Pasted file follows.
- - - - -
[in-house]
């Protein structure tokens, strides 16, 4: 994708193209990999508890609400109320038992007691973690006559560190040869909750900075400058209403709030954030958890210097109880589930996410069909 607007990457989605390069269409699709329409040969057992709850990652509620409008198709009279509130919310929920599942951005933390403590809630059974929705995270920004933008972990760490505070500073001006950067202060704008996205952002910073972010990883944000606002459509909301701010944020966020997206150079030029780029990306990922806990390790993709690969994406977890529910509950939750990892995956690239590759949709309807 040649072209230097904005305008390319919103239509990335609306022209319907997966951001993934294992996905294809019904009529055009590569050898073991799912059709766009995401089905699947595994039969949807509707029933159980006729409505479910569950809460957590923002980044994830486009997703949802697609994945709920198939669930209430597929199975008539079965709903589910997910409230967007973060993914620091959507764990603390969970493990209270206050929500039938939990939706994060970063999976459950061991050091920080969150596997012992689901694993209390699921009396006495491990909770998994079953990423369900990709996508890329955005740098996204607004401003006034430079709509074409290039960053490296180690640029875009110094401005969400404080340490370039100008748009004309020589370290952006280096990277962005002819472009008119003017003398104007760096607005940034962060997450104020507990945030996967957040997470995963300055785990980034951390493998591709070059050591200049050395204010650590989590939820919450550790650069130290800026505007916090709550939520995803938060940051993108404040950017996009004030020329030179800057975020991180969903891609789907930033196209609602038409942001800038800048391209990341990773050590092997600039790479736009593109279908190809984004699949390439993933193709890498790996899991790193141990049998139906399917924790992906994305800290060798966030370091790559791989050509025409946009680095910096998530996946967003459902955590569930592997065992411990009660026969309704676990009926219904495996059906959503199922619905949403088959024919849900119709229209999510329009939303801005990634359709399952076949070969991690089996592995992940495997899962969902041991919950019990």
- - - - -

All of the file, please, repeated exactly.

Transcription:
[in-house]
């Protein structure tokens, strides 16, 4: 994708193209990999508890609400109320038992007691973690006559560190040869909750900075400058209403709030954030958890210097109880589930996410069909 607007990457989605390069269409699709329409040969057992709850990652509620409008198709009279509130919310929920599942951005933390403590809630059974929705995270920004933008972990760490505070500073001006950067202060704008996205952002910073972010990883944000606002459509909301701010944020966020997206150079030029780029990306990922806990390790993709690969994406977890529910509950939750990892995956690239590759949709309807 040649072209230097904005305008390319919103239509990335609306022209319907997966951001993934294992996905294809019904009529055009590569050898073991799912059709766009995401089905699947595994039969949807509707029933159980006729409505479910569950809460957590923002980044994830486009997703949802697609994945709920198939669930209430597929199975008539079965709903589910997910409230967007973060993914620091959507764990603390969970493990209270206050929500039938939990939706994060970063999976459950061991050091920080969150596997012992689901694993209390699921009396006495491990909770998994079953990423369900990709996508890329955005740098996204607004401003006034430079709509074409290039960053490296180690640029875009110094401005969400404080340490370039100008748009004309020589370290952006280096990277962005002819472009008119003017003398104007760096607005940034962060997450104020507990945030996967957040997470995963300055785990980034951390493998591709070059050591200049050395204010650590989590939820919450550790650069130290800026505007916090709550939520995803938060940051993108404040950017996009004030020329030179800057975020991180969903891609789907930033196209609602038409942001800038800048391209990341990773050590092997600039790479736009593109279908190809984004699949390439993933193709890498790996899991790193141990049998139906399917924790992906994305800290060798966030370091790559791989050509025409946009680095910096998530996946967003459902955590569930592997065992411990009660026969309704676990009926219904495996059906959503199922619905949403088959024919849900119709229209999510329009939303801005990634359709399952076949070969991690089996592995992940495997899962969902041991919950019990």